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Co-ops and Condos Must Adopt Smoking Policies This August

Real Estate Legality, Real Property

This summer, co-ops and condos will have to adopt formal smoking policies in New York. Local Law 147, also known as Disclosures of Smoking Policies for Class A Multiple Dwellings, will be enforced on August 28, 2018, a year after it was enacted by the New York City Council. The new local law requires rental apartment buildings, co-ops and condos to implement a smoking policy for the building. The law defines a smoking policy as a “written declaration that states in clear and conspicuous fashion where smoking is permitted or prohibited on the premises”.[1]

Who Does the Policy Apply To?

The smoking policy must specifically address where residents and guests may or may not smoke, including all common areas, individual units, courtyards, rooftops, balconies and patios. The policy will be binding on all future tenants and purchasers of co-op and condo units. The board will need to add the policy to their by-laws, proprietary lease or house rules. Additionally, the policy will have to be incorporated into any agreement to rent the unit or purchase the unit or shares.  The local law however does not apply to “any tenant in occupancy of a rent controlled or rent stabilized dwelling unit prior to the adoption of the initial smoking policy … or any family member who succeeds to the rights of such tenant”.[2]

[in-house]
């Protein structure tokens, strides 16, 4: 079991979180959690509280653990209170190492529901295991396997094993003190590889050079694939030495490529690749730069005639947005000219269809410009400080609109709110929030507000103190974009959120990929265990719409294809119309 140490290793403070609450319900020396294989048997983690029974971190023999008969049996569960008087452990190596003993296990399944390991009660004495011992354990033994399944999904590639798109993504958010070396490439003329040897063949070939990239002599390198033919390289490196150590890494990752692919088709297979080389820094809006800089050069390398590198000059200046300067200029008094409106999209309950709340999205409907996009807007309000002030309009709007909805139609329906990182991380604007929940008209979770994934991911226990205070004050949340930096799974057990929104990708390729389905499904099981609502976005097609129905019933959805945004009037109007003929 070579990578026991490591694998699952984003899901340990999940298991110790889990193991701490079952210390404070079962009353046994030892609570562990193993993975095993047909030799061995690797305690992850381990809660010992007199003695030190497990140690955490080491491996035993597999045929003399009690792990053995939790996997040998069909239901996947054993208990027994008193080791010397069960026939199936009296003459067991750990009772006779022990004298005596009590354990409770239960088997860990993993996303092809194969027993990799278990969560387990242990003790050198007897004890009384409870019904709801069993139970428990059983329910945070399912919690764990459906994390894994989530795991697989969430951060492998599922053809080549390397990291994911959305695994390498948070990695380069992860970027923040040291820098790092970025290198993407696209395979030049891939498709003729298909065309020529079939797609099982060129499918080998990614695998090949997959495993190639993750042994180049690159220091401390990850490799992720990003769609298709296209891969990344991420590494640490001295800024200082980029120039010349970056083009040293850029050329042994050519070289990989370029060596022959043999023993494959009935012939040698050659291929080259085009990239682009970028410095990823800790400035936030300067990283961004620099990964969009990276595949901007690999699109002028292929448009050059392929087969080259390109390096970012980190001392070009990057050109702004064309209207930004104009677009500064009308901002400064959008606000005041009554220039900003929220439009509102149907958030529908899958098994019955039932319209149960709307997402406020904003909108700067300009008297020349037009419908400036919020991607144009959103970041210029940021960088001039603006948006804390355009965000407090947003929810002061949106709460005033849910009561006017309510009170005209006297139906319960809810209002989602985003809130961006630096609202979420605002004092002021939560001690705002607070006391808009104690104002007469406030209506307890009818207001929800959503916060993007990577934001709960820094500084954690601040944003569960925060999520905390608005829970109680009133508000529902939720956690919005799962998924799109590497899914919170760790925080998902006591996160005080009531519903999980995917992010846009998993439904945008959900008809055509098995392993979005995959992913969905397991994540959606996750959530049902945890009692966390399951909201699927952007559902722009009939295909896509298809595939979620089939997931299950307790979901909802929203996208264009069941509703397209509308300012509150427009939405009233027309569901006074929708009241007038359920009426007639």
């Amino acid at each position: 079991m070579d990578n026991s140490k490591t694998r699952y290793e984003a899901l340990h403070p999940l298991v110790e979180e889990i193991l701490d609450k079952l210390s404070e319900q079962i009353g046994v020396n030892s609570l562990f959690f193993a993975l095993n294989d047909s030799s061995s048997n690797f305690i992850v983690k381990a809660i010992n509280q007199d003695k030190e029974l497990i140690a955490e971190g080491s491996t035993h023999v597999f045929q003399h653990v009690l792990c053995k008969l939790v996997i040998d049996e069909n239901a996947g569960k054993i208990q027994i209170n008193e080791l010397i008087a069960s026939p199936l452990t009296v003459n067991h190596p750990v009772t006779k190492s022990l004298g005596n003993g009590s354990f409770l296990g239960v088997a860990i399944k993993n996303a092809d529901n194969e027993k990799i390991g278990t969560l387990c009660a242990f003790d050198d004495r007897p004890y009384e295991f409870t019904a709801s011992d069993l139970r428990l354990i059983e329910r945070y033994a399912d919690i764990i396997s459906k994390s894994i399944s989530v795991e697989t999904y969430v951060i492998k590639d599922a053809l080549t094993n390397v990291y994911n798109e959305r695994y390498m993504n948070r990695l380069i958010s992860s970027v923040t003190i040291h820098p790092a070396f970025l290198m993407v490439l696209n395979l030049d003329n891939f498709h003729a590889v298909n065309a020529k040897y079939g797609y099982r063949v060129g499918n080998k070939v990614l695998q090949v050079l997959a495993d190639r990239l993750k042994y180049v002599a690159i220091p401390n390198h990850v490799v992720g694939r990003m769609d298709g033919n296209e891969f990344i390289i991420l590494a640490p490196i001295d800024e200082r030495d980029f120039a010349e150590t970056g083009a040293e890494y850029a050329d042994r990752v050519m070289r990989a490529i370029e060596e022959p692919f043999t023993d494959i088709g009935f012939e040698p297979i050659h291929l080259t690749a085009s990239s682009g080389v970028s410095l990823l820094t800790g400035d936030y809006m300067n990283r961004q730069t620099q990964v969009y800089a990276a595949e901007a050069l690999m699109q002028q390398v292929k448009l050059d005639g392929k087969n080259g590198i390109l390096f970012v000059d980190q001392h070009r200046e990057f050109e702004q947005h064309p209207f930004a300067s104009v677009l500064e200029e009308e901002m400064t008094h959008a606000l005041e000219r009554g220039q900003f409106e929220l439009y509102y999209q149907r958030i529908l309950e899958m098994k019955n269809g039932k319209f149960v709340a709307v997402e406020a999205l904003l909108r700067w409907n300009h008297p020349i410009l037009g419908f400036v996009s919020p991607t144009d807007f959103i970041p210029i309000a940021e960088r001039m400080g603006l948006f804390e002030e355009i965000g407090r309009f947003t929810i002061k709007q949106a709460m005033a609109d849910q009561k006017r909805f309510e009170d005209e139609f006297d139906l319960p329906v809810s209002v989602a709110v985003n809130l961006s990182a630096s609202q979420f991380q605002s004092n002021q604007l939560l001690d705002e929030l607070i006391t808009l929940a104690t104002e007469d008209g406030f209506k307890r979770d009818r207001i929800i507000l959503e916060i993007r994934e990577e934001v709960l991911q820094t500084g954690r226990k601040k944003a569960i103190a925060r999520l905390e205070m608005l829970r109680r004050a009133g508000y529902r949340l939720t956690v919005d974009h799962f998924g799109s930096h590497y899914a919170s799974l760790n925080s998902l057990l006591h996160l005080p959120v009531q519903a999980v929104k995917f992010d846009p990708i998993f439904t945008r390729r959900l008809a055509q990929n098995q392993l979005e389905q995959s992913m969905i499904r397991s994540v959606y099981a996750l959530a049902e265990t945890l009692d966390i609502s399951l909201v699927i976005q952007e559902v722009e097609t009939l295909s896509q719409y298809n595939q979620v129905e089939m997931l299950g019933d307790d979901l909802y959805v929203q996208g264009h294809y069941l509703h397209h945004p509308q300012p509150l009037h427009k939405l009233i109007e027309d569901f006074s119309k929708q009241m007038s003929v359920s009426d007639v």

Disclosure Requirements

Once buildings adopt a smoking policy, they must provide copies of the policy to all residents in the building and/or post a notice of the policy in a permanent location in the building. The board will need to redistribute the policy on an annual basis to all residents. If the building makes a material change in the policy, the board will need to provide a written notice to all residents and post the modifications in a prominent location in the building. The board will also need to retain copies of the policy, the annual disclosure and each notification of a material change to provide to the department upon an investigation.


Civil penalties will be applied to anyone who violates the new local law. For first time violation, individuals can be fined up to $400. For second violations within a twelve month period, penalties go up to $1,000, and for third or subsequent violations the fines can reach up to $2,000.

[1] Local Law of the City of New York 2017/147. Available at: Accessed on June 29, 2018.

[2] Ib. Section 17-502(5).

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